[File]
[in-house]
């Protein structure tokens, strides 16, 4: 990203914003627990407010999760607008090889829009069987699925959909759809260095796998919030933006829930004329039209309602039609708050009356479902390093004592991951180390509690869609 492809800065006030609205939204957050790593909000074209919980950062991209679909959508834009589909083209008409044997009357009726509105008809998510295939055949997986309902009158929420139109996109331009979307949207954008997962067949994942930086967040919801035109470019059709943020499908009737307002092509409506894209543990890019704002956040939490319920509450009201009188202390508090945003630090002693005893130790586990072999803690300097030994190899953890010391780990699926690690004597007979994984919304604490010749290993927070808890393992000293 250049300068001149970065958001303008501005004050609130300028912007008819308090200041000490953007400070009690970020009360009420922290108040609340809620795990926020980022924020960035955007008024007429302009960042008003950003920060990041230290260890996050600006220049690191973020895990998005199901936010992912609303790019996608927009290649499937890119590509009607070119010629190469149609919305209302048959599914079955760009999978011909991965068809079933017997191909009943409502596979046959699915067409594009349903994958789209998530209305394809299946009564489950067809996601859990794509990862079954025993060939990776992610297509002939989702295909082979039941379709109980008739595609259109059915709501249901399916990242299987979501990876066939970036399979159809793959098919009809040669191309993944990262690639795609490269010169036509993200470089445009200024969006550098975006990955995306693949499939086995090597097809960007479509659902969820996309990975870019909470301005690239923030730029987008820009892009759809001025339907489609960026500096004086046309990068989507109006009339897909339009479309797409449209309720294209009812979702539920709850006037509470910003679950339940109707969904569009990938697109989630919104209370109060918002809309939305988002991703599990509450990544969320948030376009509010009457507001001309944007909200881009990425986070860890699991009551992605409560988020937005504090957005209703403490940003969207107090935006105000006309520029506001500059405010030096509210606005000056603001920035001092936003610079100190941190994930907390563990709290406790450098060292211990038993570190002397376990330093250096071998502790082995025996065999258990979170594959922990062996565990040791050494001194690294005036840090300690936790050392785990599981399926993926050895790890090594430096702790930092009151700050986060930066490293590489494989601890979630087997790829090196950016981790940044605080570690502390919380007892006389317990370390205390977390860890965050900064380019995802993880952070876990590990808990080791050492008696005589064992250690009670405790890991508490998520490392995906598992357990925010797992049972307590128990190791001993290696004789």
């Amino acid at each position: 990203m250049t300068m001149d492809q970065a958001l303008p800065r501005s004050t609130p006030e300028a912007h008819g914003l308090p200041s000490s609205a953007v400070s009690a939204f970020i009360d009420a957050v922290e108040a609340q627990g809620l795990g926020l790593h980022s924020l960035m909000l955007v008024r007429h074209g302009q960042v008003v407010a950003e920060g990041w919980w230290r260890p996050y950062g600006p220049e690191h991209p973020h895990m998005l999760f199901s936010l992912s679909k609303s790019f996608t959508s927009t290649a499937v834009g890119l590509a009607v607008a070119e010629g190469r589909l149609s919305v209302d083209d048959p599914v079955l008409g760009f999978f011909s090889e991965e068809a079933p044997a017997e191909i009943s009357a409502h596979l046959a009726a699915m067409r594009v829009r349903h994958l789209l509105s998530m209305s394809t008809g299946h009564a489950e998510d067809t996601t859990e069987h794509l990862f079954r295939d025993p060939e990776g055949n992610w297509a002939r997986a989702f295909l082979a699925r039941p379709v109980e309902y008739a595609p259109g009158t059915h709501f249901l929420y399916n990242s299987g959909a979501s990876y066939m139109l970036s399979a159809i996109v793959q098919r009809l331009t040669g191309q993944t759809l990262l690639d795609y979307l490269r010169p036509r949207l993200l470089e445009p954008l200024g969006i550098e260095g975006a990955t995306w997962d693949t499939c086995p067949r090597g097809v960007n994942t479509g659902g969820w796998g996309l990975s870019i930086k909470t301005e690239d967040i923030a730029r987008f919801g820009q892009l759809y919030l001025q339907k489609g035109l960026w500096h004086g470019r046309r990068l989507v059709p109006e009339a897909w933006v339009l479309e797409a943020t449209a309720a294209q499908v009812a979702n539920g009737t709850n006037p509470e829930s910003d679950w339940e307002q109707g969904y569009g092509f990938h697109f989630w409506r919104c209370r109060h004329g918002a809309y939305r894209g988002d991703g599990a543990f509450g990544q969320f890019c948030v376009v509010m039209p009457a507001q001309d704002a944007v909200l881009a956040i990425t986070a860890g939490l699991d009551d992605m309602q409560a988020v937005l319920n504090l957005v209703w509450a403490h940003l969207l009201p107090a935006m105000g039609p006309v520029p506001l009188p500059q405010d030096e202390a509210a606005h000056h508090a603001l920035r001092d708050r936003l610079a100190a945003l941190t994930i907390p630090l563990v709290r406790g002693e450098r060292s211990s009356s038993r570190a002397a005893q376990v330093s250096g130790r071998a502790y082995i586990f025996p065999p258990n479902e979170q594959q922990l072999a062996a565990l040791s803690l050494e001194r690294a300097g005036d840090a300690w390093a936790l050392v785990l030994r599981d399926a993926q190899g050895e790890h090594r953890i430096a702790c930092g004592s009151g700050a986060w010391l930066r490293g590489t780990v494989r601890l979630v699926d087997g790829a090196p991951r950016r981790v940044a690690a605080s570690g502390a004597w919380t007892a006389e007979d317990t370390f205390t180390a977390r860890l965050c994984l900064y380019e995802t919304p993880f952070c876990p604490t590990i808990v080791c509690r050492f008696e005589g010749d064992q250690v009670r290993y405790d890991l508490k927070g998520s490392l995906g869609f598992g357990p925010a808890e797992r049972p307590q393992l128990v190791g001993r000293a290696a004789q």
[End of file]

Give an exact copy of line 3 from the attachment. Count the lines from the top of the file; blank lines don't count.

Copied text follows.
């Amino acid at each position: 990203m250049t300068m001149d492809q970065a958001l303008p800065r501005s004050t609130p006030e300028a912007h008819g914003l308090p200041s000490s609205a953007v400070s009690a939204f970020i009360d009420a957050v922290e108040a609340q627990g809620l795990g926020l790593h980022s924020l960035m909000l955007v008024r007429h074209g302009q960042v008003v407010a950003e920060g990041w919980w230290r260890p996050y950062g600006p220049e690191h991209p973020h895990m998005l999760f199901s936010l992912s679909k609303s790019f996608t959508s927009t290649a499937v834009g890119l590509a009607v607008a070119e010629g190469r589909l149609s919305v209302d083209d048959p599914v079955l008409g760009f999978f011909s090889e991965e068809a079933p044997a017997e191909i009943s009357a409502h596979l046959a009726a699915m067409r594009v829009r349903h994958l789209l509105s998530m209305s394809t008809g299946h009564a489950e998510d067809t996601t859990e069987h794509l990862f079954r295939d025993p060939e990776g055949n992610w297509a002939r997986a989702f295909l082979a699925r039941p379709v109980e309902y008739a595609p259109g009158t059915h709501f249901l929420y399916n990242s299987g959909a979501s990876y066939m139109l970036s399979a159809i996109v793959q098919r009809l331009t040669g191309q993944t759809l990262l690639d795609y979307l490269r010169p036509r949207l993200l470089e445009p954008l200024g969006i550098e260095g975006a990955t995306w997962d693949t499939c086995p067949r090597g097809v960007n994942t479509g659902g969820w796998g996309l990975s870019i930086k909470t301005e690239d967040i923030a730029r987008f919801g820009q892009l759809y919030l001025q339907k489609g035109l960026w500096h004086g470019r046309r990068l989507v059709p109006e009339a897909w933006v339009l479309e797409a943020t449209a309720a294209q499908v009812a979702n539920g009737t709850n006037p509470e829930s910003d679950w339940e307002q109707g969904y569009g092509f990938h697109f989630w409506r919104c209370r109060h004329g918002a809309y939305r894209g988002d991703g599990a543990f509450g990544q969320f890019c948030v376009v509010m039209p009457a507001q001309d704002a944007v909200l881009a956040i990425t986070a860890g939490l699991d009551d992605m309602q409560a988020v937005l319920n504090l957005v209703w509450a403490h940003l969207l009201p107090a935006m105000g039609p006309v520029p506001l009188p500059q405010d030096e202390a509210a606005h000056h508090a603001l920035r001092d708050r936003l610079a100190a945003l941190t994930i907390p630090l563990v709290r406790g002693e450098r060292s211990s009356s038993r570190a002397a005893q376990v330093s250096g130790r071998a502790y082995i586990f025996p065999p258990n479902e979170q594959q922990l072999a062996a565990l040791s803690l050494e001194r690294a300097g005036d840090a300690w390093a936790l050392v785990l030994r599981d399926a993926q190899g050895e790890h090594r953890i430096a702790c930092g004592s009151g700050a986060w010391l930066r490293g590489t780990v494989r601890l979630v699926d087997g790829a090196p991951r950016r981790v940044a690690a605080s570690g502390a004597w919380t007892a006389e007979d317990t370390f205390t180390a977390r860890l965050c994984l900064y380019e995802t919304p993880f952070c876990p604490t590990i808990v080791c509690r050492f008696e005589g010749d064992q250690v009670r290993y405790d890991l508490k927070g998520s490392l995906g869609f598992g357990p925010a808890e797992r049972p307590q393992l128990v190791g001993r000293a290696a004789q």